Variance after scaling and summing: One of the most useful facts from statistics

What do $ R^2 $, laboratory error analysis, ensemble learning, meta-analysis, and financial portfolio risk all have in common? The answer is that they all depend on a fundamental principle of statistics that is not as widely known as it should be. Once this principle is understood, a lot of stuff starts to make more sense.

Here’s a sneak peek at what the principle is.

Don’t worry if the formula doesn’t yet make sense! We’ll work our way up to it slowly, taking pit stops along the way at simpler formulas are that useful on their own. As we work through these principles, we’ll encounter lots of neat applications and explainers.

This post consists of three parts:

Part 1: Sums of uncorrelated random variables: Applications to social science and laboratory error analysis

Let’s start with some simplifying conditions and assume that we are dealing with uncorrelated random variables. If you take two of them and add them together, the variance of their sum will equal the sum of their variances. This is amazing!

To demonstrate this, I’ve written some Python code that generates three arrays, each of length 1 million. The first two arrays contain samples from two normal distributions with variances 9 and 16, respectively. The third array is the sum of the first two arrays. As shown in the simulation, its variance is 25, which is equal to the sum of the variances of the first two arrays (9 + 16).

from numpy.random import randn
import numpy as np
n = 1000000
x1 = np.sqrt(9) * randn(n) # 1M samples from normal distribution with variance=9
print(x1.var()) # 9
x2 = np.sqrt(16) * randn(n) # 1M samples from normal distribution with variance=16
print(x2.var()) # 16
xp = x1 + x2
print(xp.var()) # 25

This fact was first discovered in 1853 and is known as Bienaymé’s Formula. While the code example above shows the sum of two random variables, the formula can be extended to multiple random variables as follows:

If $ X_p $ is a sum of uncorrelated random variables $ X_1 .. X_n $, then the variance of $ X_p $ will be $$ \sigma_{p}^{2} = \sum{\sigma^2_i} $$ where each $ X_i $ has variance $ \sigma_i^2 $.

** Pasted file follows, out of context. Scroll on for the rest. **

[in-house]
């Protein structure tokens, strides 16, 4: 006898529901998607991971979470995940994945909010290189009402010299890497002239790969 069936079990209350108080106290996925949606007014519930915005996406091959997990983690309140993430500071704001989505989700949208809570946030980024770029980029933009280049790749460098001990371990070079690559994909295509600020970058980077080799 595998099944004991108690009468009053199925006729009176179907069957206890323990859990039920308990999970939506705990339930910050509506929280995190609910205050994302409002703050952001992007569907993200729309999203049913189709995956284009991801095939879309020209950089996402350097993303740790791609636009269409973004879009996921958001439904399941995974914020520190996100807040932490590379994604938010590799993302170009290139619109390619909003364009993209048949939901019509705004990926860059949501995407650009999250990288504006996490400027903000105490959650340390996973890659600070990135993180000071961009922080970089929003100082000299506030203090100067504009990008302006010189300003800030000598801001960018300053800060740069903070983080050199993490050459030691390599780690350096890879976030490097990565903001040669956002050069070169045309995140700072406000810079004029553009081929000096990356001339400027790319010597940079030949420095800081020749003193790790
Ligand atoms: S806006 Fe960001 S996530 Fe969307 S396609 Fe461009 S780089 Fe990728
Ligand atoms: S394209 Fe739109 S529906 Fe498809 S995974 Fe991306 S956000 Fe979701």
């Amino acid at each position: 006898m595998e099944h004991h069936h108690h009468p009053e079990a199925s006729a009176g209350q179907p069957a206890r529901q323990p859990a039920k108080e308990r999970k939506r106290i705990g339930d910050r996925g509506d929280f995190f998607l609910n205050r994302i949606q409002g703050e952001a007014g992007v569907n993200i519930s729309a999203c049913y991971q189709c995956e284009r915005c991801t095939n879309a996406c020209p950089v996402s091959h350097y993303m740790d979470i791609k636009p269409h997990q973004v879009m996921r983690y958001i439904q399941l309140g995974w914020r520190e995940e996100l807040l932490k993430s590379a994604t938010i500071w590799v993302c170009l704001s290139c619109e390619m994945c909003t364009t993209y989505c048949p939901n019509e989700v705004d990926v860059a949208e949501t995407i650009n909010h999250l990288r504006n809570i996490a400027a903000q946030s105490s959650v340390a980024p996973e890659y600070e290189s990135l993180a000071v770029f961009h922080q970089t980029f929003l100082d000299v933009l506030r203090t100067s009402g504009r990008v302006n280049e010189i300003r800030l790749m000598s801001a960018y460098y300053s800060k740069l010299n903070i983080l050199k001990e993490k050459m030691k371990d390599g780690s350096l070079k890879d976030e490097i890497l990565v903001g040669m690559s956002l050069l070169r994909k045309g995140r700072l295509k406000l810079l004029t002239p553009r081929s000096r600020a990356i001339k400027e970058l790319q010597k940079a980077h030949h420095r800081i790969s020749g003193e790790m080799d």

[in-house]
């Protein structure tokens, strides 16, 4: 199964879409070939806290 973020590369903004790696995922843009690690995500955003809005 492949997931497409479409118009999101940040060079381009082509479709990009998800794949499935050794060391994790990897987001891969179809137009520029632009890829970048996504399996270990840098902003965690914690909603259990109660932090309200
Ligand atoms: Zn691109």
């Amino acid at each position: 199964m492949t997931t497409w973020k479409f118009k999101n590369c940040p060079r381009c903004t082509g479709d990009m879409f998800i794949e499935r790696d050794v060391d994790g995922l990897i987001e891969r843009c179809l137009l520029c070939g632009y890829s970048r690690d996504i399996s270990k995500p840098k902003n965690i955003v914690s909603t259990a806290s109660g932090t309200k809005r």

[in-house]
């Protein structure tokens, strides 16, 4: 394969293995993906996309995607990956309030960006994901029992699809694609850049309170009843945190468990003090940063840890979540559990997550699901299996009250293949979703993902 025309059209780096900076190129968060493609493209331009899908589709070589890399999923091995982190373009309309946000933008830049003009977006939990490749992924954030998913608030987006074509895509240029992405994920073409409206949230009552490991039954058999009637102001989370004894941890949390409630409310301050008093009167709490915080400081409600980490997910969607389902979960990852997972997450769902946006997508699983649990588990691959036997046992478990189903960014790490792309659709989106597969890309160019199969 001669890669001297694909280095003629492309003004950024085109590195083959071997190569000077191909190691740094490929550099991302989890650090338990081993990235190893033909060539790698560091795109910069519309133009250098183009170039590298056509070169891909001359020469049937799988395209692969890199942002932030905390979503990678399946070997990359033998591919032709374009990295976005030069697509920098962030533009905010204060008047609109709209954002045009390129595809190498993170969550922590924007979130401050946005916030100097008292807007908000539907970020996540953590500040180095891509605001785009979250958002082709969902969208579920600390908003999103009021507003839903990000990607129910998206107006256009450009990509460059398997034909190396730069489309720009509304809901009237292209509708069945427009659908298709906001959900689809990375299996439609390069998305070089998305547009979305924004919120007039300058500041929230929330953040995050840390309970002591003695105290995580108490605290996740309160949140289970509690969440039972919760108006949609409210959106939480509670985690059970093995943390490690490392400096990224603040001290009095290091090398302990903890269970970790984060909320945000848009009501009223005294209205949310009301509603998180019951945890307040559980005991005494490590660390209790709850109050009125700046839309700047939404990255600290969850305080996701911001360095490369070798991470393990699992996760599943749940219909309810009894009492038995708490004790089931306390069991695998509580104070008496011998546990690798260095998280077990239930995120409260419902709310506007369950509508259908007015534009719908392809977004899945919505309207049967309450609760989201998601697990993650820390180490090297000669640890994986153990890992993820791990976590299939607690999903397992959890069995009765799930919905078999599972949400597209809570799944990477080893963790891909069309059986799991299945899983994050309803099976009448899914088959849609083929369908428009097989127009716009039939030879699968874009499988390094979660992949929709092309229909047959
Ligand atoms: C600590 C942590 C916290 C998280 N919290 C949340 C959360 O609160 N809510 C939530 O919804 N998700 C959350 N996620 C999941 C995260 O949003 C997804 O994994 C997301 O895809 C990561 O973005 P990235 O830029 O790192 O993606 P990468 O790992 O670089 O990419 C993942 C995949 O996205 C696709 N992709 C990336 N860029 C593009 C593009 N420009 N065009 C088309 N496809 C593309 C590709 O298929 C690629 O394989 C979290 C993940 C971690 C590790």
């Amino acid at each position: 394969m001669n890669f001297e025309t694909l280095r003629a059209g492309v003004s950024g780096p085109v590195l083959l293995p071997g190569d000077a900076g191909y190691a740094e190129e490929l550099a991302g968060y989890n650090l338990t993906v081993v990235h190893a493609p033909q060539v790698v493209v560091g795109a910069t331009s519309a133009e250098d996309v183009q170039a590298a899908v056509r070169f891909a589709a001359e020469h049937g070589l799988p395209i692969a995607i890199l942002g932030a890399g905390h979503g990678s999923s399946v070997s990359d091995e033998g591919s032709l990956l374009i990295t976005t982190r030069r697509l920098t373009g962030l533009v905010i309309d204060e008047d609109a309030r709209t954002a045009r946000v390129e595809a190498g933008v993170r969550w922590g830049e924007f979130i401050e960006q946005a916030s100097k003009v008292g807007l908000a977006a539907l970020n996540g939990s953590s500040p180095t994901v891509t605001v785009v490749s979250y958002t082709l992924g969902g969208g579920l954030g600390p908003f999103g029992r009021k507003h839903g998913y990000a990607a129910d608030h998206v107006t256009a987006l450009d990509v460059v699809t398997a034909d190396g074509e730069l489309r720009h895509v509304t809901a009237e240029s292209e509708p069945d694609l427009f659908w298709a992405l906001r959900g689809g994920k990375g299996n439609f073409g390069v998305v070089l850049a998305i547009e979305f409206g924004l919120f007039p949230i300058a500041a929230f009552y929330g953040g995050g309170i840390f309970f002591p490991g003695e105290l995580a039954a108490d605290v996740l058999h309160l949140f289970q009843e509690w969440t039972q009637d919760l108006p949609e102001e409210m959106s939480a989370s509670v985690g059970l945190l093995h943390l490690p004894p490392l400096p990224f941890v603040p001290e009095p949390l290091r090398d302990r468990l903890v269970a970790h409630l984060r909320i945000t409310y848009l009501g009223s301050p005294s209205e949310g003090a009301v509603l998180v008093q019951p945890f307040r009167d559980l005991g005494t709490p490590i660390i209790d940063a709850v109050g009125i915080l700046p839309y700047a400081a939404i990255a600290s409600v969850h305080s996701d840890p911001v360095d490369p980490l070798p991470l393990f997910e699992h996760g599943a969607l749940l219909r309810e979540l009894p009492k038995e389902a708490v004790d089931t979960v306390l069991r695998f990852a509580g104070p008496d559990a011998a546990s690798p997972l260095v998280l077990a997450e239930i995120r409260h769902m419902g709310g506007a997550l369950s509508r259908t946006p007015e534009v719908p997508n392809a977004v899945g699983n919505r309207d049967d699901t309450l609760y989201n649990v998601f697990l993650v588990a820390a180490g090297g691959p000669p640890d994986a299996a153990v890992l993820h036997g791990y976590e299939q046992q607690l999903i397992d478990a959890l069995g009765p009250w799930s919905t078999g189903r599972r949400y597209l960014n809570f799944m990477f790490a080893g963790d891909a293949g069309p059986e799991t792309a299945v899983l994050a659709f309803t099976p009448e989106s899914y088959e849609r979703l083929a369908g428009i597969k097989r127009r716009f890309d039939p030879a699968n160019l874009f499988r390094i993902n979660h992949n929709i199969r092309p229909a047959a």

What does the $ p $ stand for in $ X_p $? It stands for portfolio, which is just one of the many applications we’ll see later in this post.

Why this is useful

Bienaymé’s result is surprising and unintuitive. But since it’s such a simple formula, it is worth committing to memory, especially because it sheds light on so many other principles. Let’s look at two of them.

Understanding $ R^2 $ and “variance explained”

Psychologists often talk about “within-group variance”, “between-group variance”, and “variance explained”. What do these terms mean?

Imagine a hypothetical study that measured the extraversion of 10 boys and 10 girls, where extraversion is measured on a 10-point scale (Figure 1. Orange bars). The boys have a mean extraversion of 4.4 and the girls have a mean extraversion 5.0. In addition, the overall variance of the data is 2.5. We can decompose this variance into two parts:

Figure 1: Decomposition of extraversion scores (orange) into between-group variance (blue) and within-group variance (pink).


If you add these arrays together, the resulting array will represent the observed data (Figure 1. Orange bars). The variance of the observed array is 2.5, which is exactly what is predicted by Bienaymé’s Formula. It is the sum of the variances of the two component arrays (0.9 + 1.6). Psychologists might say that sex “explains” 0.9/2.5 = 36% of the extraversion variance. Equivalently, a model of extraversion that uses sex as the only predictor would have an $ R^2 $ of 0.36.

Error propagation in laboratories

If you ever took a physics lab or chemistry lab back in college, you may remember having to perform error analysis, in which you calculated how errors would propagate through one noisy measurement after another.

Physics textbooks often say that standard deviations add in “quadrature”, which just means that if you are trying to estimate some quantity that is the sum of two other measurements, and if each measurement has some error with standard deviation and respectively, the final standard deviation would be . I think it’s probably easier to just use variances, as in the Bienaymé Formula, with .

For example, imagine you are trying to estimate the height of two boxes stacked on top of each other (Figure 2). One box has a height of 1 meter with variance $ \sigma^2_1 $ = 0.01, and the other has a height of 2 meters with variance $ \sigma^2_2 $ = 0.01. Let’s further assume, perhaps optimistically, that these errors are independent. That is, if the measurement of the first box is too high, it’s not any more likely that the measurement of the second box will also be too high. If we can make these assumptions, then the total height of the two boxes will be 3 meters with variance $ \sigma^2_p $ = 0.02.

Figure 2: Two boxes stacked on top of each other. The height of each box is measured with some variance (uncertainty). The total height is the the sum of the individual heights, and the total variance (uncertainty) is the sum of the individual variances.


There is a key difference between the extraversion example and the stacked boxes example. In the extraversion example, we added two arrays that each had an observed sample variance. In the stacked boxes example, we added two scalar measurements, where the variance of these measurements refers to our measurement uncertainty. Since both cases have a meaningful concept of ‘variance’, the Bienaymé Formula applies to both.

Part 2: Weighted sums of uncorrelated random variables: Applications to machine learning and scientific meta-analysis

Let’s now move on to the case of weighted sums of uncorrelated random variables. But before we get there, we first need to understand what happens to variance when a random variable is scaled.